Editor's note: This is the fourth story in a series highlighting Hernando High's 2012 Sports Hall of Fame inductees.
One of the Leopards' most gifted multi-purpose student/athletes prior to World War II – Eddie McIntyre – will be posthumously inducted this year into the Hernando High Sports Hall of Fame.
McIntyre, who graduated from Hernando in 1940, will be represented by his son, Dan, and his wife and their two children.
McIntyre, who was born in 1920 some 2,137 miles away from Brooksville in Glace Bay, Nova Scotia, Canada, died on Jan. 14, 2009.
His athletic prowess included him playing five years (he played as an eighth-grader) for the Hernando football team.
Interestingly, across those five seasons, the Leopards never lost to archrival Dade City-Pasco.
McIntyre's final two years, 1938-39, were sensational.
With McIntyre directing traffic as quarterback, the Purple and Gold finished 10-0-1 in 1938 under Coach Wilburn Hubbard, including blasting Pasco twice: 47-0 and 31-0.
After Hernando clinched the Gulf Coast Conference championship, The Tampa Tribune donated a trophy to the school.
According to archived Tribune stories, some of McIntyre's favorite targets included Jake Varn, Franklin Emerson and J.B. Fatic.
Roy Austin, who weighed 130 pounds, served as McIntyre's backup.
As a senior on Coach Byron Hileman's 8-0-1 squad in 1939, the Leopard defense permitted more than seven points once – a 26-20 nod over the host Bushnell Gators (the school was closed in the late '50s and eventually gave way to South Sumter High).
In the spring of 1940, McIntyre anchored first base for the first-ever Leopard baseball team to reach the Final Four.
Ed met his future wife – former Betty Lee Vause – as she worked for the Hernando County School's superintendent's office in Brooksville in 1944. The McIntyre's only child was Dan.
Dan McIntyre currently resides in Vero Beach, where he takes care of his elderly mother.
According to Dan, his father was a throwback to an era when student/athletes played year-round sports. Ed excelled in three sports at Hernando: football, basketball and baseball.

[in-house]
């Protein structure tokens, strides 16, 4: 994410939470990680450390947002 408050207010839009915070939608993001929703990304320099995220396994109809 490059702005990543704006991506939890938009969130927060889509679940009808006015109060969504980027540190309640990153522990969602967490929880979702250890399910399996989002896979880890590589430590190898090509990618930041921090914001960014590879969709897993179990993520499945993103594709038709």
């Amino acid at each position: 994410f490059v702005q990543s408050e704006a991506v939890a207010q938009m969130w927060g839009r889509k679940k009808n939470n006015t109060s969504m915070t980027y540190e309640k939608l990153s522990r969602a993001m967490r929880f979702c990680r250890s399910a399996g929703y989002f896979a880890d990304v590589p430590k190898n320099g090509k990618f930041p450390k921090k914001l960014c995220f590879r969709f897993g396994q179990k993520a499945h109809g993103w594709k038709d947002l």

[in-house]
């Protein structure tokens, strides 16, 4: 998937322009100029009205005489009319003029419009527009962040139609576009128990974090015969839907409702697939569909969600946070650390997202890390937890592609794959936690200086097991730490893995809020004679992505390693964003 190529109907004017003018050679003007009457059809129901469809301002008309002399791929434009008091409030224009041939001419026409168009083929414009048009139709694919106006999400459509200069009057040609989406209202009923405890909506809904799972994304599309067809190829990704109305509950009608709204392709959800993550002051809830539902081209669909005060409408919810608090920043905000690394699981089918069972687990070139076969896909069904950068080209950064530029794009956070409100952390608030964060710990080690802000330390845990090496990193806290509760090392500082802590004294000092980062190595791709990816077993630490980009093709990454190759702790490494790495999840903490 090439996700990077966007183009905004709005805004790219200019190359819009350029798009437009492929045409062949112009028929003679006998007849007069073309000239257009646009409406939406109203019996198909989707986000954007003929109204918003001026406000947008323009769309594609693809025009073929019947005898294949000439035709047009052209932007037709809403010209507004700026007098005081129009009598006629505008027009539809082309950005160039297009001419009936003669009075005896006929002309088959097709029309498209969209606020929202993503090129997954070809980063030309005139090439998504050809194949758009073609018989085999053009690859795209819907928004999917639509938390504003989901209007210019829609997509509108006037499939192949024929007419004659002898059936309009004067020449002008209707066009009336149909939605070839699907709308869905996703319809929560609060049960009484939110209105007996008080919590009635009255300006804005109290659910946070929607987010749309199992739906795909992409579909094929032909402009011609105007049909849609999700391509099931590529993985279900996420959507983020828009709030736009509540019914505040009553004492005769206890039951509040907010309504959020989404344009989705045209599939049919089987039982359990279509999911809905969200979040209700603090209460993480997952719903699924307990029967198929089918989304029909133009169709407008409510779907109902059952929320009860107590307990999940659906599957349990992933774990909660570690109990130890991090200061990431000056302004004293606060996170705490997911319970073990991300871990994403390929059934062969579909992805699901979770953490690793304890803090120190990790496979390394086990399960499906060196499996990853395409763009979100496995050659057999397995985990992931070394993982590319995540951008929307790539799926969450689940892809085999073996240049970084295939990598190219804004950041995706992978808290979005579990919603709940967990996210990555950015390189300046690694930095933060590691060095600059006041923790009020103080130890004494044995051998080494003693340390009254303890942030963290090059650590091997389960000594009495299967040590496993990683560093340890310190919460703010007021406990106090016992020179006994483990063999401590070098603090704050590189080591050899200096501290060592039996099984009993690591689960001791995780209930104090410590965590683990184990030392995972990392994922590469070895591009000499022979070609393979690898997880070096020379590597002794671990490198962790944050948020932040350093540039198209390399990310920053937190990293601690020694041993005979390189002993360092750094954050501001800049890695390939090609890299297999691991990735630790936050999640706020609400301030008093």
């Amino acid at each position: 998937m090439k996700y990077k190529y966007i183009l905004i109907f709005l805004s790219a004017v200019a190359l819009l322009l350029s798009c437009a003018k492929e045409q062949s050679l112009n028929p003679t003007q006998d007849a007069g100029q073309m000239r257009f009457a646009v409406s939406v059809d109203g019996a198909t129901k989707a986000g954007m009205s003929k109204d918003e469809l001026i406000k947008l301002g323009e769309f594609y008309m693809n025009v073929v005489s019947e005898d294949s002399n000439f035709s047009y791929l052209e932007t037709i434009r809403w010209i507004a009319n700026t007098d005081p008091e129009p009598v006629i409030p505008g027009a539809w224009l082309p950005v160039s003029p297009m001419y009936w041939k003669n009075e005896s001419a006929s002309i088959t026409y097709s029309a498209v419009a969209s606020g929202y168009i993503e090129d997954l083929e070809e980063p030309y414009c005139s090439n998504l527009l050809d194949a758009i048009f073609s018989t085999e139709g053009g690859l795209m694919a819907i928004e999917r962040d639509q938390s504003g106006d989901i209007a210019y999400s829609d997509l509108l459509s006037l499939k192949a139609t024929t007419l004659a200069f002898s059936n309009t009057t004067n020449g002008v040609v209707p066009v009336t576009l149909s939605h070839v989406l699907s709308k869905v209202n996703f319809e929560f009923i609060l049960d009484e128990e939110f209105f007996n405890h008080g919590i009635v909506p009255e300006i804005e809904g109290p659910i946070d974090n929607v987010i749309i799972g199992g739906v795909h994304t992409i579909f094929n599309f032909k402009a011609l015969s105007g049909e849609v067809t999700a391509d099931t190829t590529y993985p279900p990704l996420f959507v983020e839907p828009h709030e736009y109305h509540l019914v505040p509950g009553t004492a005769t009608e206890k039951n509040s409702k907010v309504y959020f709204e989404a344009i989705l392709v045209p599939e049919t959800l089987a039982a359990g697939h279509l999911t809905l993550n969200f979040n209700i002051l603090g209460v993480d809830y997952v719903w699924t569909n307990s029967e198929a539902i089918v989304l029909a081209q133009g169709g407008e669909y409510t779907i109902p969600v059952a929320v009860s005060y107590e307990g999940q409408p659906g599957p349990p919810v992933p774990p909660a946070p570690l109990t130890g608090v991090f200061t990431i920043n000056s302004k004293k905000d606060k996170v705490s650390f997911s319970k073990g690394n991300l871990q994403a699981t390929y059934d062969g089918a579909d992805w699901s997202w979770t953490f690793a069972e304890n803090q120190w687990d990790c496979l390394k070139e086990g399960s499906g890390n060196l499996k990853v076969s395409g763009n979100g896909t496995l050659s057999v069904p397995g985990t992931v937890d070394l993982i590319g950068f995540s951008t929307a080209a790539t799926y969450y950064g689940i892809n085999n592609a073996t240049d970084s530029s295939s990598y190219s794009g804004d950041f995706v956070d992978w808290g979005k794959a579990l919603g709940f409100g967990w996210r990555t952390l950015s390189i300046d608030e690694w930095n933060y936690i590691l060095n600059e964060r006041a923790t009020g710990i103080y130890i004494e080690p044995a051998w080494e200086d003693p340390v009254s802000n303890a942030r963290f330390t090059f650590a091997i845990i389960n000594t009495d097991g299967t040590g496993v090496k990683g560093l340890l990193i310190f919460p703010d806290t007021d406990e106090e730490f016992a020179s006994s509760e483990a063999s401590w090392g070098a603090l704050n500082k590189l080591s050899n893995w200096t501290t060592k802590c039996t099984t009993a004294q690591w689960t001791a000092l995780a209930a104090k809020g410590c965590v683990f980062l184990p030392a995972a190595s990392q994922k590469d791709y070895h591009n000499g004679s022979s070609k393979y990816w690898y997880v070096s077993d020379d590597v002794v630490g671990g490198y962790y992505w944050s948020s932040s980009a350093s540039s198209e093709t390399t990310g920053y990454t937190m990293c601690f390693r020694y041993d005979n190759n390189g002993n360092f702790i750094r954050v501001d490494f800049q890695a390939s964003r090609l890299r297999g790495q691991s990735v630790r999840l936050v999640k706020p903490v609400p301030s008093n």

Dan describes his father having "black hair and dark brown eyes. He was a good-looking guy. He stood about 6-foot-1 and weighed around 165 pounds.
"Dad had a chance to play football at Stetson University, but couldn't afford the $100 to go there, so instead he volunteered for the Army Air Corps (now U.S. Air Force)," he recalled. "Dad was a bombardier and served in the Pacific theater. I remember he flew in the maximum amount of missions and came home with several medals."
After the war, McIntyre attended the University of Florida in Gainesville where he earned two degrees in physical education/social science and school administration.
He then enrolled at the University of Georgia and earned the equivalent of a master's degree, a six-year degree.
Eventually, McIntyre turned to coaching. He was hired by Flagler-Palm Coast (one season) and then Citrus High in Inverness, where he guided the Golden Hurricanes for three campaigns.
He also coached three schools in Georgia. He led the Thompson, Ga. "B" team to 55 consecutive wins.
"I remember when dad coached at Citrus; I rode on top of the duffel bags in the back of the bus to Brooksville, Wildwood and Zephyrhills. Those were good times," recalled Dan. "My dad was my hero. I can't think of a negative thing about him. He was my greatest buddy."
Dan was asked whether his father was a Tom Landry- or Bud Grant-type stoic coach, or a yeller and a screamer.
"My dad was a competitor. He hated to lose," recalled his son. "But he was a compassionate guy with the players. He was a hell of an athlete and he wanted to win at all costs. The best thing I can say about my dad is if you had a son I think you'd want him to play for my dad.
"Dad wasn't a yeller/screamer. He was much more like Landry or Mark Richt at Georgia," noted Dan.
On his dad's coaching style, "He was a demanding coach. He expected his kids to live up to their expectations," noted Dan. "He always made decisions based on the kids' best interests."
In growing up in his dad's huge shadow, "I wasn't near the athlete as my father," admitted Dan. "My dad loved the game and had fun doing it. Guys who played with my dad said he was physically tough. But he wasn't in love with himself – like a lot of today's athletes. My dad played with the right attitude. … In football, he loved to throw it and punt it.
"When dad coached, he stressed teamwork and was a big believer in character," recalled Dan. "What he emphasized was if you do things the right way every day, you'll not only be successful on the field – but in life."
On accepting his father's Hall of Fame plaque, he added, "Dad would be tickled to death to be honored."